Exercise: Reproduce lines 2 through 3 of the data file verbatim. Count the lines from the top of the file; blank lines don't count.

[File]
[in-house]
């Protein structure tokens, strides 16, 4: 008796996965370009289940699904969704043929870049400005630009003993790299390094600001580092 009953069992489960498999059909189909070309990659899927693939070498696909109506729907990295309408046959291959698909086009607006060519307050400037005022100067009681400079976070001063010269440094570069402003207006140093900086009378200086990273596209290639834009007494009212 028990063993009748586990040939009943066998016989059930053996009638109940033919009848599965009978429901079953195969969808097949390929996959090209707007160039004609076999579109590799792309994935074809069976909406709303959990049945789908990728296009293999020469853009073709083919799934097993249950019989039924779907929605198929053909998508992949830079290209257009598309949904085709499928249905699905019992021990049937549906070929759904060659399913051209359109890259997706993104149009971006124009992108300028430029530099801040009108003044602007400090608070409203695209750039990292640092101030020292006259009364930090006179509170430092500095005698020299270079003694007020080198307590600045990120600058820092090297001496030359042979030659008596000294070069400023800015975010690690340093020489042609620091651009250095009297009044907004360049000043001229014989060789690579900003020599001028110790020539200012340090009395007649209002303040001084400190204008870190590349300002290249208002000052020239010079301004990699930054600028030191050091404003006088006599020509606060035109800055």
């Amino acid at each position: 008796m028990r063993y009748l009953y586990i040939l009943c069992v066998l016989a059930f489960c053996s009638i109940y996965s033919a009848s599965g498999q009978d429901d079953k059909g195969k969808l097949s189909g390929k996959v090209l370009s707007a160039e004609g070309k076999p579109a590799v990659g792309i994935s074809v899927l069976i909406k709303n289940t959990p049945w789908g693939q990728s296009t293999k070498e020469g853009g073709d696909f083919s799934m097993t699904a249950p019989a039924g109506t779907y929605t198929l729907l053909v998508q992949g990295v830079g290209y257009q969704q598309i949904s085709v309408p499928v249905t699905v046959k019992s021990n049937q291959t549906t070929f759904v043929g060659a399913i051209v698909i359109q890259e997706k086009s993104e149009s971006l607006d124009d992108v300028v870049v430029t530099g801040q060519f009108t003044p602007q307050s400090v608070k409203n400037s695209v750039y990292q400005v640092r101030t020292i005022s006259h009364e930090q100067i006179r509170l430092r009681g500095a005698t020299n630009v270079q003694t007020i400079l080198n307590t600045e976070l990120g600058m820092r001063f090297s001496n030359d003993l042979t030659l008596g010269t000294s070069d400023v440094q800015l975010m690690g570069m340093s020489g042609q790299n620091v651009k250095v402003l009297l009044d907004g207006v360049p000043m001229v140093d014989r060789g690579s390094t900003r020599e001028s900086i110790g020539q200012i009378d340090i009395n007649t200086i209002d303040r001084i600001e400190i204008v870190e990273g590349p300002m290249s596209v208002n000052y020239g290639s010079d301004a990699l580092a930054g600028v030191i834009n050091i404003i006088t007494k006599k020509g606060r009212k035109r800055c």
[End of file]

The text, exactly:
């Protein structure tokens, strides 16, 4: 008796996965370009289940699904969704043929870049400005630009003993790299390094600001580092 009953069992489960498999059909189909070309990659899927693939070498696909109506729907990295309408046959291959698909086009607006060519307050400037005022100067009681400079976070001063010269440094570069402003207006140093900086009378200086990273596209290639834009007494009212 028990063993009748586990040939009943066998016989059930053996009638109940033919009848599965009978429901079953195969969808097949390929996959090209707007160039004609076999579109590799792309994935074809069976909406709303959990049945789908990728296009293999020469853009073709083919799934097993249950019989039924779907929605198929053909998508992949830079290209257009598309949904085709499928249905699905019992021990049937549906070929759904060659399913051209359109890259997706993104149009971006124009992108300028430029530099801040009108003044602007400090608070409203695209750039990292640092101030020292006259009364930090006179509170430092500095005698020299270079003694007020080198307590600045990120600058820092090297001496030359042979030659008596000294070069400023800015975010690690340093020489042609620091651009250095009297009044907004360049000043001229014989060789690579900003020599001028110790020539200012340090009395007649209002303040001084400190204008870190590349300002290249208002000052020239010079301004990699930054600028030191050091404003006088006599020509606060035109800055």
């Amino acid at each position: 008796m028990r063993y009748l009953y586990i040939l009943c069992v066998l016989a059930f489960c053996s009638i109940y996965s033919a009848s599965g498999q009978d429901d079953k059909g195969k969808l097949s189909g390929k996959v090209l370009s707007a160039e004609g070309k076999p579109a590799v990659g792309i994935s074809v899927l069976i909406k709303n289940t959990p049945w789908g693939q990728s296009t293999k070498e020469g853009g073709d696909f083919s799934m097993t699904a249950p019989a039924g109506t779907y929605t198929l729907l053909v998508q992949g990295v830079g290209y257009q969704q598309i949904s085709v309408p499928v249905t699905v046959k019992s021990n049937q291959t549906t070929f759904v043929g060659a399913i051209v698909i359109q890259e997706k086009s993104e149009s971006l607006d124009d992108v300028v870049v430029t530099g801040q060519f009108t003044p602007q307050s400090v608070k409203n400037s695209v750039y990292q400005v640092r101030t020292i005022s006259h009364e930090q100067i006179r509170l430092r009681g500095a005698t020299n630009v270079q003694t007020i400079l080198n307590t600045e976070l990120g600058m820092r001063f090297s001496n030359d003993l042979t030659l008596g010269t000294s070069d400023v440094q800015l975010m690690g570069m340093s020489g042609q790299n620091v651009k250095v402003l009297l009044d907004g207006v360049p000043m001229v140093d014989r060789g690579s390094t900003r020599e001028s900086i110790g020539q200012i009378d340090i009395n007649t200086i209002d303040r001084i600001e400190i204008v870190e990273g590349p300002m290249s596209v208002n000052y020239g290639s010079d301004a990699l580092a930054g600028v030191i834009n050091i404003i006088t007494k006599k020509g606060r009212k035109r800055c």